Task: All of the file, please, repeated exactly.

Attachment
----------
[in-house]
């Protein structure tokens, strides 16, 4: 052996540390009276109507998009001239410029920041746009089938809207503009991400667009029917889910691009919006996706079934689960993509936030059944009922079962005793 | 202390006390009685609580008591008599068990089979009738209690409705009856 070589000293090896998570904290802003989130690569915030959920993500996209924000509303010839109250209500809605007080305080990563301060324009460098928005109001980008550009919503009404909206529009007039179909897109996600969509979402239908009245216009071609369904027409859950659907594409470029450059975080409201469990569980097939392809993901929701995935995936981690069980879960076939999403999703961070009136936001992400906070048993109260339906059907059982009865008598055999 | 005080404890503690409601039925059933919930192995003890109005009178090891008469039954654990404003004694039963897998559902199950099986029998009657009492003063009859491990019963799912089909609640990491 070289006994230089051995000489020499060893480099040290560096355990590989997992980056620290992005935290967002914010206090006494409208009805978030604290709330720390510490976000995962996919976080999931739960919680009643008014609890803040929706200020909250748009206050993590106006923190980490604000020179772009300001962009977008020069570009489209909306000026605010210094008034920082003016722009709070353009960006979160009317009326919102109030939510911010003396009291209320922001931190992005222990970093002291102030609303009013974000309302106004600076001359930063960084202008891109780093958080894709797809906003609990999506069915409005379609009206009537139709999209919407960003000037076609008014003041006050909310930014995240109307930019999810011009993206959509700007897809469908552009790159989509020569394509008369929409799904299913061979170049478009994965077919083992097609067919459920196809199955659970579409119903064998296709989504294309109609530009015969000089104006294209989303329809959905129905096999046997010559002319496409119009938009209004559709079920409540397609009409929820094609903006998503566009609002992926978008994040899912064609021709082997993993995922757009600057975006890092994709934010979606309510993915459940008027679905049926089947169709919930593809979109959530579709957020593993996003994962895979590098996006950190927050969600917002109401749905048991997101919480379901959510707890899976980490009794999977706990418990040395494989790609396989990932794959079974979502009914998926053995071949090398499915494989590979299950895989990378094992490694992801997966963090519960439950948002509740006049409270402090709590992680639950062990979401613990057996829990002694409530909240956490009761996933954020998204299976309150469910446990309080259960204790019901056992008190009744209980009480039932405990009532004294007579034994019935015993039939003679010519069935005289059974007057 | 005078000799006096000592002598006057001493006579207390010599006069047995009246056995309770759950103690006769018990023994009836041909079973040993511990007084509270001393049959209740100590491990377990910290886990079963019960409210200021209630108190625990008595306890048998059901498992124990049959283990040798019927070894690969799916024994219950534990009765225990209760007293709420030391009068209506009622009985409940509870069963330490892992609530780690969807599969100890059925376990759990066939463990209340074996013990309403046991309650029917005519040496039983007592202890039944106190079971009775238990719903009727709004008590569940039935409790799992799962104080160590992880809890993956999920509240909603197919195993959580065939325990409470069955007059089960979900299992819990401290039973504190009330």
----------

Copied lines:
[in-house]
């Protein structure tokens, strides 16, 4: 052996540390009276109507998009001239410029920041746009089938809207503009991400667009029917889910691009919006996706079934689960993509936030059944009922079962005793 | 202390006390009685609580008591008599068990089979009738209690409705009856 070589000293090896998570904290802003989130690569915030959920993500996209924000509303010839109250209500809605007080305080990563301060324009460098928005109001980008550009919503009404909206529009007039179909897109996600969509979402239908009245216009071609369904027409859950659907594409470029450059975080409201469990569980097939392809993901929701995935995936981690069980879960076939999403999703961070009136936001992400906070048993109260339906059907059982009865008598055999 | 005080404890503690409601039925059933919930192995003890109005009178090891008469039954654990404003004694039963897998559902199950099986029998009657009492003063009859491990019963799912089909609640990491 070289006994230089051995000489020499060893480099040290560096355990590989997992980056620290992005935290967002914010206090006494409208009805978030604290709330720390510490976000995962996919976080999931739960919680009643008014609890803040929706200020909250748009206050993590106006923190980490604000020179772009300001962009977008020069570009489209909306000026605010210094008034920082003016722009709070353009960006979160009317009326919102109030939510911010003396009291209320922001931190992005222990970093002291102030609303009013974000309302106004600076001359930063960084202008891109780093958080894709797809906003609990999506069915409005379609009206009537139709999209919407960003000037076609008014003041006050909310930014995240109307930019999810011009993206959509700007897809469908552009790159989509020569394509008369929409799904299913061979170049478009994965077919083992097609067919459920196809199955659970579409119903064998296709989504294309109609530009015969000089104006294209989303329809959905129905096999046997010559002319496409119009938009209004559709079920409540397609009409929820094609903006998503566009609002992926978008994040899912064609021709082997993993995922757009600057975006890092994709934010979606309510993915459940008027679905049926089947169709919930593809979109959530579709957020593993996003994962895979590098996006950190927050969600917002109401749905048991997101919480379901959510707890899976980490009794999977706990418990040395494989790609396989990932794959079974979502009914998926053995071949090398499915494989590979299950895989990378094992490694992801997966963090519960439950948002509740006049409270402090709590992680639950062990979401613990057996829990002694409530909240956490009761996933954020998204299976309150469910446990309080259960204790019901056992008190009744209980009480039932405990009532004294007579034994019935015993039939003679010519069935005289059974007057 | 005078000799006096000592002598006057001493006579207390010599006069047995009246056995309770759950103690006769018990023994009836041909079973040993511990007084509270001393049959209740100590491990377990910290886990079963019960409210200021209630108190625990008595306890048998059901498992124990049959283990040798019927070894690969799916024994219950534990009765225990209760007293709420030391009068209506009622009985409940509870069963330490892992609530780690969807599969100890059925376990759990066939463990209340074996013990309403046991309650029917005519040496039983007592202890039944106190079971009775238990719903009727709004008590569940039935409790799992799962104080160590992880809890993956999920509240909603197919195993959580065939325990409470069955007059089960979900299992819990401290039973504190009330």